6. The disciples were transformed from doubters who were afraid to identify with Jesus, to bold proclaimers of his death and resurrection, even being willing to die for this belief. – All but one, John, died as martyrs.
  7. The resurrection was central to their message. – The Christian creed emerged shortly after Christ’s resurrection specifying that He died, He was buried, He rose on the third day, and that he was seen by many witnesses. (1 Corinthians 15:3-6)
  8. The resurrection was proclaimed in Jerusalem where the empty tomb was. – The word of Jesus’ resurrection went viral throughout Jerusalem.
  9. The church was born and grew. – The Day of Pentecost (descent of the Holy Spirit on the apostles) was 50 days after the first Easter (Acts 2) when 3,000 people became followers of Christ.
  10. Sunday became the primary day of worship. – Eventually by AD 300, the Christian Church celebrated worship on Sunday in honor of the resurrection as opposed to Saturday, the traditional Jewish Sabbath day.
  11. James, Jesus’ skeptical brother, was converted by the resurrection. – James became a leader of the early Church after initial skepticism. He died a martyr’s death.
  12. Paul, the great persecutor of Christianity, was converted by the resurrection. – He was confronted by the risen Christ and transformed to become the great writer of most of the New Testament.

* Adapted from Gary R. Habermas and Anthony G.N. Flew, Did Jesus Rise From the Dead?—the entire transcript, Terry L. Miethe, editor (San Francisco: Harper & Row, 1987), p. XIII.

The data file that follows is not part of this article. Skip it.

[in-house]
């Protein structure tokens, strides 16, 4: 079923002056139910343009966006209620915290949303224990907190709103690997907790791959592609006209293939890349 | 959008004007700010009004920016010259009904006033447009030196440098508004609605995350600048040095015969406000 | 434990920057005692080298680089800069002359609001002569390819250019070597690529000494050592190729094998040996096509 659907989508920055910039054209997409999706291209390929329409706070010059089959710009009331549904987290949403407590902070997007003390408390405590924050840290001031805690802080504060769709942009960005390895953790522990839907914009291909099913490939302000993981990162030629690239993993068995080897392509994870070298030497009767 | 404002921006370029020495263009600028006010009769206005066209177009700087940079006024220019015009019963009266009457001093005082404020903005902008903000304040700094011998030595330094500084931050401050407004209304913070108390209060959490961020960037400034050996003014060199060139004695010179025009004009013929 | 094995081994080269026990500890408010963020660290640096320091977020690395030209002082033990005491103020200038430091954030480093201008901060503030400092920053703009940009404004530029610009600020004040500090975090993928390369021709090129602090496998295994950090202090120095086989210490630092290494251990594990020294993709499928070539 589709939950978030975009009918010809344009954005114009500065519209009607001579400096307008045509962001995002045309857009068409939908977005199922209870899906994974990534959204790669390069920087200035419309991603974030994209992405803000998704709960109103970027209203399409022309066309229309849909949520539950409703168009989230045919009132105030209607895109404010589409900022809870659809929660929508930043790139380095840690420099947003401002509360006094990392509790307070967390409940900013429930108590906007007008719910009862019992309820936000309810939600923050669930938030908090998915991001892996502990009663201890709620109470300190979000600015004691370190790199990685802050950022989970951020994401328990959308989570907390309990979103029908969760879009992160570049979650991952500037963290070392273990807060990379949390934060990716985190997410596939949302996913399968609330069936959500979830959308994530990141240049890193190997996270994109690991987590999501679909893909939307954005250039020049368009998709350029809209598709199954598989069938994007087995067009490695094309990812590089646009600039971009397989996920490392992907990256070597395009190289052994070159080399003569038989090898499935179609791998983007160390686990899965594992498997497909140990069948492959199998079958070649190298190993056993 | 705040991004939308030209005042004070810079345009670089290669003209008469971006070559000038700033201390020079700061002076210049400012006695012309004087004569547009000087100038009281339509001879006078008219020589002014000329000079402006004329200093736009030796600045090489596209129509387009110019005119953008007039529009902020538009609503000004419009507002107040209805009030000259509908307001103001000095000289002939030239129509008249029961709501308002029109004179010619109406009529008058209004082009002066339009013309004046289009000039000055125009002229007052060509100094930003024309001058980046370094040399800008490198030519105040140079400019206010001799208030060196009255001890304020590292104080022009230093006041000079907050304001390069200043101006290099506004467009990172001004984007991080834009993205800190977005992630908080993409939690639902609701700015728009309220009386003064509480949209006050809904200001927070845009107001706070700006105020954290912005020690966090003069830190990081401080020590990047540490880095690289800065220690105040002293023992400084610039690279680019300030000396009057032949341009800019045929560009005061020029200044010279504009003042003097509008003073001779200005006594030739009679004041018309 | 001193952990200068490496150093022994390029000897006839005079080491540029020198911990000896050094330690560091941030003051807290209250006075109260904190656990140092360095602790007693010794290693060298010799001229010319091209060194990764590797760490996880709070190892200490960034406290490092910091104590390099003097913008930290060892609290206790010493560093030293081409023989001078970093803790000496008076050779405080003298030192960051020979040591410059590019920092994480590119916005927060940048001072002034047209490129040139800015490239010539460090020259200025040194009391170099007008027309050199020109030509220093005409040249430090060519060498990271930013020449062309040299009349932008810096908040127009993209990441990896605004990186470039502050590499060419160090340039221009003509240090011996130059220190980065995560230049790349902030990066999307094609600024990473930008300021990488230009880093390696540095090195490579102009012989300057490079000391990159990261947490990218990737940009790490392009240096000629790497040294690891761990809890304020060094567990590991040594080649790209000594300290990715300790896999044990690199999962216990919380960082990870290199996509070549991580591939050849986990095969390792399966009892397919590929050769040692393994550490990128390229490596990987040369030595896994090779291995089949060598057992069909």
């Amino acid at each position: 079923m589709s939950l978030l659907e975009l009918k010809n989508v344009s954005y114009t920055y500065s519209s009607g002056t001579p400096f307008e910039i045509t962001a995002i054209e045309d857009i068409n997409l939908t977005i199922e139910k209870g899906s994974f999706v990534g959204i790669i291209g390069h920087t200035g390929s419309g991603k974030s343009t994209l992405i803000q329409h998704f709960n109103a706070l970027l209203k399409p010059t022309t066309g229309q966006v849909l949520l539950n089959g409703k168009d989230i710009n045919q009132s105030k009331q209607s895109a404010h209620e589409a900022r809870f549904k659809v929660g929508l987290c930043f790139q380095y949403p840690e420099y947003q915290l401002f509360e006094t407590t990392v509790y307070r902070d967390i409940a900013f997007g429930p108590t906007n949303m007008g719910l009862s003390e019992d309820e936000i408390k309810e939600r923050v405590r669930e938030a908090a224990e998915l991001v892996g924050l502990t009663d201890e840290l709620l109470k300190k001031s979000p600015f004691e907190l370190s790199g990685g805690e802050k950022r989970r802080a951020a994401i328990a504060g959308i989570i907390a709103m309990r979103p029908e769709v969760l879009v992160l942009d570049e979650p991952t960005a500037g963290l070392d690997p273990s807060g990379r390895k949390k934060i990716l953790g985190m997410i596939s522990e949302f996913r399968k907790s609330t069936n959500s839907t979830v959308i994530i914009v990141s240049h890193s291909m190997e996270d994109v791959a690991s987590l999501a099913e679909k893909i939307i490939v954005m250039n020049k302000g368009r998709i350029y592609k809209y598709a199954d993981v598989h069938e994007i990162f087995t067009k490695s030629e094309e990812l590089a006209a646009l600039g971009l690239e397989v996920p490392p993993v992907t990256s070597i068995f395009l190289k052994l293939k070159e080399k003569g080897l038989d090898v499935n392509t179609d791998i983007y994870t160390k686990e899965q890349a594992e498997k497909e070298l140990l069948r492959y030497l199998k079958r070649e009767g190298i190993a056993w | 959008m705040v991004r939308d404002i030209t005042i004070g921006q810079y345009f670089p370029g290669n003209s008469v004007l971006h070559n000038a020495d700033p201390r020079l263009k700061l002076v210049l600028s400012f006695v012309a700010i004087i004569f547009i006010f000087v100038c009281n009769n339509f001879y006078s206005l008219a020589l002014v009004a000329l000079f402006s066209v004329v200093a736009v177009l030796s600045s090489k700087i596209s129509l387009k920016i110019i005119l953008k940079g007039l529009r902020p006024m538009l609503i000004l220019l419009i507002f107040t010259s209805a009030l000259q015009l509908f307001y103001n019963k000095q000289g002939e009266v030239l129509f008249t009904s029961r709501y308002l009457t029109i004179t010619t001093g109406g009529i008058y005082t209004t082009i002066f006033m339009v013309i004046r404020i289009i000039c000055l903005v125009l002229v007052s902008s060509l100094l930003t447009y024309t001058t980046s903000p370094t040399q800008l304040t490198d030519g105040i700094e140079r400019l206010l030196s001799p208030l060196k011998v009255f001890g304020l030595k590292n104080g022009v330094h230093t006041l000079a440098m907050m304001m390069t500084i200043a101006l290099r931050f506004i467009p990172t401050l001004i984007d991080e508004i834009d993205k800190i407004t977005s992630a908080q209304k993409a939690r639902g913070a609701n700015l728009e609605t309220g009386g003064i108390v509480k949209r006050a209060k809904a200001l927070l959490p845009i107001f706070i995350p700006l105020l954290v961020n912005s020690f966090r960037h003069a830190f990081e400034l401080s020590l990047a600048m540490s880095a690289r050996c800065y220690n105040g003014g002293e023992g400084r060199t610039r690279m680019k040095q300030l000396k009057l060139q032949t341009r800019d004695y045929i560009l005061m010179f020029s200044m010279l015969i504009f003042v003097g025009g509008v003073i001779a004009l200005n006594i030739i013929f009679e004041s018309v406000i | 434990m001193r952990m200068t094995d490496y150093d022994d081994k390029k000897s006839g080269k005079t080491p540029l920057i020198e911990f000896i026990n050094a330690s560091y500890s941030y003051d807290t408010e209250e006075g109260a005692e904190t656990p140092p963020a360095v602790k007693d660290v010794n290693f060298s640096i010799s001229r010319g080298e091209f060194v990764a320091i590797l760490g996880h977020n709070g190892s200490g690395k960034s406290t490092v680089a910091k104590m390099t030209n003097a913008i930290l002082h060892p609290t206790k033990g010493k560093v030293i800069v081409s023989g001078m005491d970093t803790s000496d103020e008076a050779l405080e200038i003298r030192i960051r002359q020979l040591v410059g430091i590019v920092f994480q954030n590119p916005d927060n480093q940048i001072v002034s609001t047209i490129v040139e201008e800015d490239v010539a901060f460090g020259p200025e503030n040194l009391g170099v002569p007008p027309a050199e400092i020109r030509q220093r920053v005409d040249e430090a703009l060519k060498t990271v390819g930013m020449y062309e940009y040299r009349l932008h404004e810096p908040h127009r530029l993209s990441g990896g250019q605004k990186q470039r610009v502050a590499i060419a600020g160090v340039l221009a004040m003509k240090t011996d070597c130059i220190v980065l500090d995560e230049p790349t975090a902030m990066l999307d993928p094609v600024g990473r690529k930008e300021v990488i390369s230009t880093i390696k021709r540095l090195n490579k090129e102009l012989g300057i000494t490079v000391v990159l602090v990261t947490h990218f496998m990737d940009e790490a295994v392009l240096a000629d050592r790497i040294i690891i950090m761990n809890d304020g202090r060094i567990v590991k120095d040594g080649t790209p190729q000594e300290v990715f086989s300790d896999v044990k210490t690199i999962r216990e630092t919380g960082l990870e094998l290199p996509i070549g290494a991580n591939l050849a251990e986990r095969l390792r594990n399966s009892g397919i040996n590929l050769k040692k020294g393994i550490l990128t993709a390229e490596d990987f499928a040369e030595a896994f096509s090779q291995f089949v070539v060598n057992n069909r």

By the way, a panel of five philosophers from leading universities judged the outcome. The conclusion: 4 votes for Habermas (Christian scholar), 0 votes for Flew (Atheist philosopher), and 1 vote said it was a draw. Flew was judged to have retreated into philosophical sophistry while evading the widely-acknowledged historical facts cited by Dr. Habermas.

Happy Easter
Easter certainly is a time for friends and family, even bunnies and chocolate candy. But, of course, so much more. Lest we be ones that only selectively study facts of history or what we are fed by biased, non-Christian points of view, see Easter this weekend as a new beginning. Acknowledge and worship the truly risen Jesus, the one “who died, was buried, was raised on the third day and was seen by the apostles and more than 500 people at the same time.” (1 Corinthians 15: 3-8)

Indeed, the original “shot heard ’round the world.”

Do you really, truly believe in the resurrection of Jesus?
But if it is preached that Christ has been raised from the dead, how can some of you say that there is no resurrection of the dead? If there is no resurrection of the dead, then not even Christ has been raised. And if Christ has not been raised, our preaching is useless and so is your faith. – 1 Corinthians 15:12-14

Categories: Church, Devotion, Easter, Faith, Holidays, Resurrection, The Church, Theology